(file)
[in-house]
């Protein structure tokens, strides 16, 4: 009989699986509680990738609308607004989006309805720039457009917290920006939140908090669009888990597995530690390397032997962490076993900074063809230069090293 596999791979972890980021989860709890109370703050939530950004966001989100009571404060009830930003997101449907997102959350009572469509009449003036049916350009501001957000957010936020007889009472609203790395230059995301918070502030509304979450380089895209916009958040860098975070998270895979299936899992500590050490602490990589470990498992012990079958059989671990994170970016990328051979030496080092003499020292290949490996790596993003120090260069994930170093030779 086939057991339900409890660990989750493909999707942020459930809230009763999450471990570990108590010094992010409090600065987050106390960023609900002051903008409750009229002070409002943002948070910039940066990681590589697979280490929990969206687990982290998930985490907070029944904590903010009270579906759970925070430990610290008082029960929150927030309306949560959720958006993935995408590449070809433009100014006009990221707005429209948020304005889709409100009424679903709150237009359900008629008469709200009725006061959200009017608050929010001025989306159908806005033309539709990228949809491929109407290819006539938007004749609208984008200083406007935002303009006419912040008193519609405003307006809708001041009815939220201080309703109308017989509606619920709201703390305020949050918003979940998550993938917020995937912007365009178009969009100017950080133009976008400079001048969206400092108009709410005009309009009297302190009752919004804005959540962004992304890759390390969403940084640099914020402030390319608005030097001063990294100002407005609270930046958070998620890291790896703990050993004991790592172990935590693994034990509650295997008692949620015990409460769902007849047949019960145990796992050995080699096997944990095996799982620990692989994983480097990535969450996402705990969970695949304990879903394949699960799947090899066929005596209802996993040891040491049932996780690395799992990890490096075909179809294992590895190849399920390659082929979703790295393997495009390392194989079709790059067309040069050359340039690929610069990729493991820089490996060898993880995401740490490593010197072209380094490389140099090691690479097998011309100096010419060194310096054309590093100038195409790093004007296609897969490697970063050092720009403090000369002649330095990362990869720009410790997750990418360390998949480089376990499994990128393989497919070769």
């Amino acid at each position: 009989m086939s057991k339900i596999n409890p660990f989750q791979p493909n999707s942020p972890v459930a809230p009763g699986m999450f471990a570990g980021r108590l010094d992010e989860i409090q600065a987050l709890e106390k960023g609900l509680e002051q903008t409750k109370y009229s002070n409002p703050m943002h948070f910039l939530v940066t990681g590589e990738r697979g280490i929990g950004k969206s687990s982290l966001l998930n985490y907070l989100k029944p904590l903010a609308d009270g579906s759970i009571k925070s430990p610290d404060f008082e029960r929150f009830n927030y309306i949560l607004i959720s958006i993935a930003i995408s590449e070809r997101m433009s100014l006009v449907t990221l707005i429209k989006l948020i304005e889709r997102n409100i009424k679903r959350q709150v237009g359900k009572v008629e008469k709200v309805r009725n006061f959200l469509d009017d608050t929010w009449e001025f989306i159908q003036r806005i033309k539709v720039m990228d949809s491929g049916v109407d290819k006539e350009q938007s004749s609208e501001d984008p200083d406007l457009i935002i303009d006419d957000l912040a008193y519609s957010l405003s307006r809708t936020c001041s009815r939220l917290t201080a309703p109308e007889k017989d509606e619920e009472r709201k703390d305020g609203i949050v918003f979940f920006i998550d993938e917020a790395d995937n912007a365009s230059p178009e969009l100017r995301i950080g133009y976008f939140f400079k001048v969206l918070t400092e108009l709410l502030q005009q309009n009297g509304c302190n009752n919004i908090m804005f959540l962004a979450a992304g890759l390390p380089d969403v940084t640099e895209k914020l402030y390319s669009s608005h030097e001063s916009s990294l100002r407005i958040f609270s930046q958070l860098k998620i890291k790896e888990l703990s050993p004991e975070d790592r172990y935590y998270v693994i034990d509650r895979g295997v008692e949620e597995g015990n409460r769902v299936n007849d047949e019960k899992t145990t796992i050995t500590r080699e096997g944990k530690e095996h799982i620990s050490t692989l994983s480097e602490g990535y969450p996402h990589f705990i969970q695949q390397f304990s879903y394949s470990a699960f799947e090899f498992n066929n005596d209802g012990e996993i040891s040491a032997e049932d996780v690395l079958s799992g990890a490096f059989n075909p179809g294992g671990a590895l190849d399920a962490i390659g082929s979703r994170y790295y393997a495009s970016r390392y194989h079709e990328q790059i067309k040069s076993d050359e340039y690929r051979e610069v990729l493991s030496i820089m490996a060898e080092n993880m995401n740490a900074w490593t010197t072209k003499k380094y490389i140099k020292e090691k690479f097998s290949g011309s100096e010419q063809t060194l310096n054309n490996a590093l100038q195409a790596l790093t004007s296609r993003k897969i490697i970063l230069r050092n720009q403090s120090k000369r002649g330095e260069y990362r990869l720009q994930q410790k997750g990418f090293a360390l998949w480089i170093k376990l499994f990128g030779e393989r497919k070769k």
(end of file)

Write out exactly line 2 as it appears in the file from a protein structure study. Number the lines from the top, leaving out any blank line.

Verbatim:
């Protein structure tokens, strides 16, 4: 009989699986509680990738609308607004989006309805720039457009917290920006939140908090669009888990597995530690390397032997962490076993900074063809230069090293 596999791979972890980021989860709890109370703050939530950004966001989100009571404060009830930003997101449907997102959350009572469509009449003036049916350009501001957000957010936020007889009472609203790395230059995301918070502030509304979450380089895209916009958040860098975070998270895979299936899992500590050490602490990589470990498992012990079958059989671990994170970016990328051979030496080092003499020292290949490996790596993003120090260069994930170093030779 086939057991339900409890660990989750493909999707942020459930809230009763999450471990570990108590010094992010409090600065987050106390960023609900002051903008409750009229002070409002943002948070910039940066990681590589697979280490929990969206687990982290998930985490907070029944904590903010009270579906759970925070430990610290008082029960929150927030309306949560959720958006993935995408590449070809433009100014006009990221707005429209948020304005889709409100009424679903709150237009359900008629008469709200009725006061959200009017608050929010001025989306159908806005033309539709990228949809491929109407290819006539938007004749609208984008200083406007935002303009006419912040008193519609405003307006809708001041009815939220201080309703109308017989509606619920709201703390305020949050918003979940998550993938917020995937912007365009178009969009100017950080133009976008400079001048969206400092108009709410005009309009009297302190009752919004804005959540962004992304890759390390969403940084640099914020402030390319608005030097001063990294100002407005609270930046958070998620890291790896703990050993004991790592172990935590693994034990509650295997008692949620015990409460769902007849047949019960145990796992050995080699096997944990095996799982620990692989994983480097990535969450996402705990969970695949304990879903394949699960799947090899066929005596209802996993040891040491049932996780690395799992990890490096075909179809294992590895190849399920390659082929979703790295393997495009390392194989079709790059067309040069050359340039690929610069990729493991820089490996060898993880995401740490490593010197072209380094490389140099090691690479097998011309100096010419060194310096054309590093100038195409790093004007296609897969490697970063050092720009403090000369002649330095990362990869720009410790997750990418360390998949480089376990499994990128393989497919070769």